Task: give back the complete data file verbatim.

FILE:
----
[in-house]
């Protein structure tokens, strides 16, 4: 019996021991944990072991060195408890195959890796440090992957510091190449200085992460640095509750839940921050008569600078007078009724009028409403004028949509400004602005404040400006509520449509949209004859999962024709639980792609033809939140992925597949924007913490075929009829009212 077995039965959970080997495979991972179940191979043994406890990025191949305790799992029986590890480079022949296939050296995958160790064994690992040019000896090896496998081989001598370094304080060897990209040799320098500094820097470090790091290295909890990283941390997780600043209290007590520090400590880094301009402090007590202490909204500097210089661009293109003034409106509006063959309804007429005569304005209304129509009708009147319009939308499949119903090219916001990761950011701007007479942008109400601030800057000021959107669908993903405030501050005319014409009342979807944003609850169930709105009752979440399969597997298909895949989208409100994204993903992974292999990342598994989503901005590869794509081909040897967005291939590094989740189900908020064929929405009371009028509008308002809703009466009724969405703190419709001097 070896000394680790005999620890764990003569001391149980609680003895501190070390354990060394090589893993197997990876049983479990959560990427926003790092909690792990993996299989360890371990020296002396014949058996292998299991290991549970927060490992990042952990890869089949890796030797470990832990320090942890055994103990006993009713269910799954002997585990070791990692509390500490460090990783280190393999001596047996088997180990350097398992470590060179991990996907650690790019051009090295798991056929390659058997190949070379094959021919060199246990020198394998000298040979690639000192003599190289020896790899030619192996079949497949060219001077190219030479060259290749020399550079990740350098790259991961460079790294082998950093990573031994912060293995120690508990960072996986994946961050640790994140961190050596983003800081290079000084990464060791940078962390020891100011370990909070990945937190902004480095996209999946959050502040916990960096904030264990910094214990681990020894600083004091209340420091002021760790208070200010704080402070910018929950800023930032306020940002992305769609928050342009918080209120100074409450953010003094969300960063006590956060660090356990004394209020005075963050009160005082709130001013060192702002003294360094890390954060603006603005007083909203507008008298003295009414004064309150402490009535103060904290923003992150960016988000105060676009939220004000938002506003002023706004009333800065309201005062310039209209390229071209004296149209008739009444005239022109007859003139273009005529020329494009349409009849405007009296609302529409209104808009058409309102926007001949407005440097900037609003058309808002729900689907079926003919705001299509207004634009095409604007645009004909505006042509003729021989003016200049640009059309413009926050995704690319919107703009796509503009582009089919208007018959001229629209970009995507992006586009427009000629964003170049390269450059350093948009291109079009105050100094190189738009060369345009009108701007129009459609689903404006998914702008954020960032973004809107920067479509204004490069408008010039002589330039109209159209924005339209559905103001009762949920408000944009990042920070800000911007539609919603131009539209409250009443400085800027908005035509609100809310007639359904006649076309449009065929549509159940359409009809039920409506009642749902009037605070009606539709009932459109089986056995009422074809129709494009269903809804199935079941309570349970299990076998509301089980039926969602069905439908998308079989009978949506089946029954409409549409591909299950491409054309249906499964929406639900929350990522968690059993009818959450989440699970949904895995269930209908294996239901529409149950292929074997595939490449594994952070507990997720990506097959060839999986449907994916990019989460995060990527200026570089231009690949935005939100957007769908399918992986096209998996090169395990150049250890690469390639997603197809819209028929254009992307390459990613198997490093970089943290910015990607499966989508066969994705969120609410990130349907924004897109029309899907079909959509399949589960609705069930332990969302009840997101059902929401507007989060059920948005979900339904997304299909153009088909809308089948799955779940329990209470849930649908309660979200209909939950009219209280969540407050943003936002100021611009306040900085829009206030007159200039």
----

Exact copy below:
[in-house]
């Protein structure tokens, strides 16, 4: 019996021991944990072991060195408890195959890796440090992957510091190449200085992460640095509750839940921050008569600078007078009724009028409403004028949509400004602005404040400006509520449509949209004859999962024709639980792609033809939140992925597949924007913490075929009829009212 077995039965959970080997495979991972179940191979043994406890990025191949305790799992029986590890480079022949296939050296995958160790064994690992040019000896090896496998081989001598370094304080060897990209040799320098500094820097470090790091290295909890990283941390997780600043209290007590520090400590880094301009402090007590202490909204500097210089661009293109003034409106509006063959309804007429005569304005209304129509009708009147319009939308499949119903090219916001990761950011701007007479942008109400601030800057000021959107669908993903405030501050005319014409009342979807944003609850169930709105009752979440399969597997298909895949989208409100994204993903992974292999990342598994989503901005590869794509081909040897967005291939590094989740189900908020064929929405009371009028509008308002809703009466009724969405703190419709001097 070896000394680790005999620890764990003569001391149980609680003895501190070390354990060394090589893993197997990876049983479990959560990427926003790092909690792990993996299989360890371990020296002396014949058996292998299991290991549970927060490992990042952990890869089949890796030797470990832990320090942890055994103990006993009713269910799954002997585990070791990692509390500490460090990783280190393999001596047996088997180990350097398992470590060179991990996907650690790019051009090295798991056929390659058997190949070379094959021919060199246990020198394998000298040979690639000192003599190289020896790899030619192996079949497949060219001077190219030479060259290749020399550079990740350098790259991961460079790294082998950093990573031994912060293995120690508990960072996986994946961050640790994140961190050596983003800081290079000084990464060791940078962390020891100011370990909070990945937190902004480095996209999946959050502040916990960096904030264990910094214990681990020894600083004091209340420091002021760790208070200010704080402070910018929950800023930032306020940002992305769609928050342009918080209120100074409450953010003094969300960063006590956060660090356990004394209020005075963050009160005082709130001013060192702002003294360094890390954060603006603005007083909203507008008298003295009414004064309150402490009535103060904290923003992150960016988000105060676009939220004000938002506003002023706004009333800065309201005062310039209209390229071209004296149209008739009444005239022109007859003139273009005529020329494009349409009849405007009296609302529409209104808009058409309102926007001949407005440097900037609003058309808002729900689907079926003919705001299509207004634009095409604007645009004909505006042509003729021989003016200049640009059309413009926050995704690319919107703009796509503009582009089919208007018959001229629209970009995507992006586009427009000629964003170049390269450059350093948009291109079009105050100094190189738009060369345009009108701007129009459609689903404006998914702008954020960032973004809107920067479509204004490069408008010039002589330039109209159209924005339209559905103001009762949920408000944009990042920070800000911007539609919603131009539209409250009443400085800027908005035509609100809310007639359904006649076309449009065929549509159940359409009809039920409506009642749902009037605070009606539709009932459109089986056995009422074809129709494009269903809804199935079941309570349970299990076998509301089980039926969602069905439908998308079989009978949506089946029954409409549409591909299950491409054309249906499964929406639900929350990522968690059993009818959450989440699970949904895995269930209908294996239901529409149950292929074997595939490449594994952070507990997720990506097959060839999986449907994916990019989460995060990527200026570089231009690949935005939100957007769908399918992986096209998996090169395990150049250890690469390639997603197809819209028929254009992307390459990613198997490093970089943290910015990607499966989508066969994705969120609410990130349907924004897109029309899907079909959509399949589960609705069930332990969302009840997101059902929401507007989060059920948005979900339904997304299909153009088909809308089948799955779940329990209470849930649908309660979200209909939950009219209280969540407050943003936002100021611009306040900085829009206030007159200039």